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Latitude 38

• March, 2014



⇑⇓BEST WAY TO PROMOTE A CHARTERBOAT Thanks for your October issue advice on how to get a crew position for the ARC (Atlantic Rally for Cruisers). I ended up crossing the Atlantic aboard a custom Axonite 69 monohull built in the Netherlands. It was a really great experience, but I have to say that I enjoy coastal sailing and island hopping much more! Since my arrival in St. Lucia, I have been sailing on Malisi, an Outremer 64 Light catamaran. We've gone as fast as 17 knots with me aboard, but the crew that brought her across the Atlantic in the ARC hit 23 knots. It's a real delight to sail on such a fast and comfortable boat. I've made a deal with the owner where I get free food and a cabin when there are no clients aboard. In return, I have to help with the maintenance and upkeep of the boat, and work on her when there are charters. Since I have a background in luxury travel, I also made a deal to help promote the boat in exchange Anna has gone from crewing on the ARC to for some commission, living and working on an Outremer 64. so I was wondering if Latitude could give me some tips on how to market Malisi. What brokers should we use for a $16,000/week boat, and what can we do to get press? Are there any international or locally-based brokers that you would recommend for a boat of this size and budget? I'm really looking forward to hearing from you and getting some advice so I can get this project up and running — and make some money in the process. Anna Mascaro Fredriksson Malisi, Outremer 64 St. Lucia Anna — It's great to hear from you again. We're certainly not experts in the medium-high to luxury crewed charter market, so we would direct your questions to our old California friend and Antigua Sailing Week crew Bob Carson who, after a couple of years of crewed chartering with his wife Denise, bought Southern Trades, a yacht sales and crewed yacht management company in Road Town, Tortola. With over 90 yachts in their stable, Southern Trades is the biggest clearing house of crewed charter yachts in the capital of yacht chartering. The good news is that when we met with Carson in mid-February, he told us that the mid- to high-end crewed charterboats were killing it this season with very strong bookings. The less good news for you is that most bookings come through brokers, and brokers understandably prefer to book with tried and true boats and crews, or at least boats they have seen at the charterboat shows. The big shows are in November in the Caribbean, so with the winter season about to wind down, you're really looking at setting up for next season. In addition, you always want to market what is unique about your vessel. In the case of the Outremer 64, we'd stress the fact that she's newer as well as a high-performance cat — unlike almost all the other cats in the Caribbean. Readers — It's funny how you get to meet people in sailing. Two winters ago Anna, who is from Spain, was working at a shop in San Jose del Cabo when the Ha-Ha came through. Wanting to move on, she asked if she could join Profligate for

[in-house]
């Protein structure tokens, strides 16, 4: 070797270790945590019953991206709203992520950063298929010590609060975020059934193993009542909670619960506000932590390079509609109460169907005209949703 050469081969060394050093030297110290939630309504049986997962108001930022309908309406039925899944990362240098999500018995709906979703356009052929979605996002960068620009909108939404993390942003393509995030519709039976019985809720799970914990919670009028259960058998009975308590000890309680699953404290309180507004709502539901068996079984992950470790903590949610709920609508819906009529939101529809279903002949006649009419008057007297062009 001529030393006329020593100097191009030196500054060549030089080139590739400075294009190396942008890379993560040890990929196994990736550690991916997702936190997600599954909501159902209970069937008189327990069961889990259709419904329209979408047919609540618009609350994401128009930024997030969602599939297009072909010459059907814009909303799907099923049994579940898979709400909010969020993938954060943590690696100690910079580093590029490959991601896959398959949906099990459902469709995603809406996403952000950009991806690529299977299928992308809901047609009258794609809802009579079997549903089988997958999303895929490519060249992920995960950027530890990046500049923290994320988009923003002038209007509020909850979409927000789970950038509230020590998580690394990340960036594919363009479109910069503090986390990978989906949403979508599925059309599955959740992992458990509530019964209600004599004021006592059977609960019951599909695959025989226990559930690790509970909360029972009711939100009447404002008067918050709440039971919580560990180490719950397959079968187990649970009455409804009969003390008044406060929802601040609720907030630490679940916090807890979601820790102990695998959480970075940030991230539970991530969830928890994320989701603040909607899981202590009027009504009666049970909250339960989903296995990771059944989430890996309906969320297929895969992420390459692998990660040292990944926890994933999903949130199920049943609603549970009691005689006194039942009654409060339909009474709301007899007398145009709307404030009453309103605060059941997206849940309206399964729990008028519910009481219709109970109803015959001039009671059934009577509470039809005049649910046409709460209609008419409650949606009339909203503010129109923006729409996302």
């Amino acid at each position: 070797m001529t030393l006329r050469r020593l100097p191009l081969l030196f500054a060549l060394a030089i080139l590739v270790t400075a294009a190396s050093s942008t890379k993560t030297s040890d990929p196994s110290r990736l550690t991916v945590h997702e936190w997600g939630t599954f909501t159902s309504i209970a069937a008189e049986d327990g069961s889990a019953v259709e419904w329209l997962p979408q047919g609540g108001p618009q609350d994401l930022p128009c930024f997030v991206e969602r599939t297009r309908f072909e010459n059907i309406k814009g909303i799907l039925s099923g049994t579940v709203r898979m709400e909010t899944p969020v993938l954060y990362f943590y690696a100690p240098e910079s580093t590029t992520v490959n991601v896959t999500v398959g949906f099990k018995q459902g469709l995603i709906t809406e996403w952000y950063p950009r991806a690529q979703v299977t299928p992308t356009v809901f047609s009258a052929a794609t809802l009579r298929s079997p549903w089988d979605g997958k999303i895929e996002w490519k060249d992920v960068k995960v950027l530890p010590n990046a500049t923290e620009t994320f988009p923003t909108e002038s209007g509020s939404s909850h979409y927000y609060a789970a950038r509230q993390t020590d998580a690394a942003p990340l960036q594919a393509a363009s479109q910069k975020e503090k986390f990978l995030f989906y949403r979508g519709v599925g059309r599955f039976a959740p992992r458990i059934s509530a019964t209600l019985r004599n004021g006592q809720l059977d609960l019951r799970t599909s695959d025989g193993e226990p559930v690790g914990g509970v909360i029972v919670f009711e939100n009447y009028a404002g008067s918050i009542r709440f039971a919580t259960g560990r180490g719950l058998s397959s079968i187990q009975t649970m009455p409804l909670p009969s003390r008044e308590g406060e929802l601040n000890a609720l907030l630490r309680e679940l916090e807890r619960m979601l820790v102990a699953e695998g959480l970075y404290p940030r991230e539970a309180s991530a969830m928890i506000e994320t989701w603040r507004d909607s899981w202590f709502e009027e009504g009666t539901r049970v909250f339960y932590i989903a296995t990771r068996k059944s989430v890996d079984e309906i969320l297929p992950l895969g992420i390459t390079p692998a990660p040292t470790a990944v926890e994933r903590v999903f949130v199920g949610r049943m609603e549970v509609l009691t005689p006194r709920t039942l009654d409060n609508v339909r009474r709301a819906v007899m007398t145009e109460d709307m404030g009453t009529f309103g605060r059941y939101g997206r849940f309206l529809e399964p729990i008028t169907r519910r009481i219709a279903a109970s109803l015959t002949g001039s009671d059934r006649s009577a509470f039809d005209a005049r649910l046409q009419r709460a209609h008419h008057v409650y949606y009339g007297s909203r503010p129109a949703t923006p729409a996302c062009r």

Profile for Latitude 38 Media, LLC

Latitude 38 March 2014  

The March 2014 issue of the West's premier sailing and marine magazine.

Latitude 38 March 2014  

The March 2014 issue of the West's premier sailing and marine magazine.